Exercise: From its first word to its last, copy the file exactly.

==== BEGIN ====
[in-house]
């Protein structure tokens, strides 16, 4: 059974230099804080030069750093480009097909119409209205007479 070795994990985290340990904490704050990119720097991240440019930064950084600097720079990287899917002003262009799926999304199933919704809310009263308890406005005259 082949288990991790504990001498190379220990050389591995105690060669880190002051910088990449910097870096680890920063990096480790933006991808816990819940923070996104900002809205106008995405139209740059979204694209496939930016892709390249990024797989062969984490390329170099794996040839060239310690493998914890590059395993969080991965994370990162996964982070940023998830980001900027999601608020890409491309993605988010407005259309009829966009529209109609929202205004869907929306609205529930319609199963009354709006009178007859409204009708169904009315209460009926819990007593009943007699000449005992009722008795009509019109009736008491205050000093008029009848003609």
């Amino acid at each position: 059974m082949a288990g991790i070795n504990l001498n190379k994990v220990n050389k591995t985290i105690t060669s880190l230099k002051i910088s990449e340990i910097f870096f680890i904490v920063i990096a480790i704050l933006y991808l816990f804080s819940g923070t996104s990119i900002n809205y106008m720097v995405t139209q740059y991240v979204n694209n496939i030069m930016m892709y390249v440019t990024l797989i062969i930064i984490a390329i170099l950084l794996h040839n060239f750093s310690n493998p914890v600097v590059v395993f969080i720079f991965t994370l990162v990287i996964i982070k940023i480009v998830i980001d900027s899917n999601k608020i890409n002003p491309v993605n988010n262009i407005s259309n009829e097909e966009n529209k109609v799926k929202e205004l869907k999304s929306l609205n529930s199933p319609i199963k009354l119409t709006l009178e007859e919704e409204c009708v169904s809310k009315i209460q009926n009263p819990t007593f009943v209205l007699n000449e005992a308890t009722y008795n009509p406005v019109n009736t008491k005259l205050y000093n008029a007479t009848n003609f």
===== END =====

[in-house]
């Protein structure tokens, strides 16, 4: 059974230099804080030069750093480009097909119409209205007479 070795994990985290340990904490704050990119720097991240440019930064950084600097720079990287899917002003262009799926999304199933919704809310009263308890406005005259 082949288990991790504990001498190379220990050389591995105690060669880190002051910088990449910097870096680890920063990096480790933006991808816990819940923070996104900002809205106008995405139209740059979204694209496939930016892709390249990024797989062969984490390329170099794996040839060239310690493998914890590059395993969080991965994370990162996964982070940023998830980001900027999601608020890409491309993605988010407005259309009829966009529209109609929202205004869907929306609205529930319609199963009354709006009178007859409204009708169904009315209460009926819990007593009943007699000449005992009722008795009509019109009736008491205050000093008029009848003609």
């Amino acid at each position: 059974m082949a288990g991790i070795n504990l001498n190379k994990v220990n050389k591995t985290i105690t060669s880190l230099k002051i910088s990449e340990i910097f870096f680890i904490v920063i990096a480790i704050l933006y991808l816990f804080s819940g923070t996104s990119i900002n809205y106008m720097v995405t139209q740059y991240v979204n694209n496939i030069m930016m892709y390249v440019t990024l797989i062969i930064i984490a390329i170099l950084l794996h040839n060239f750093s310690n493998p914890v600097v590059v395993f969080i720079f991965t994370l990162v990287i996964i982070k940023i480009v998830i980001d900027s899917n999601k608020i890409n002003p491309v993605n988010n262009i407005s259309n009829e097909e966009n529209k109609v799926k929202e205004l869907k999304s929306l609205n529930s199933p319609i199963k009354l119409t709006l009178e007859e919704e409204c009708v169904s809310k009315i209460q009926n009263p819990t007593f009943v209205l007699n000449e005992a308890t009722y008795n009509p406005v019109n009736t008491k005259l205050y000093n008029a007479t009848n003609f």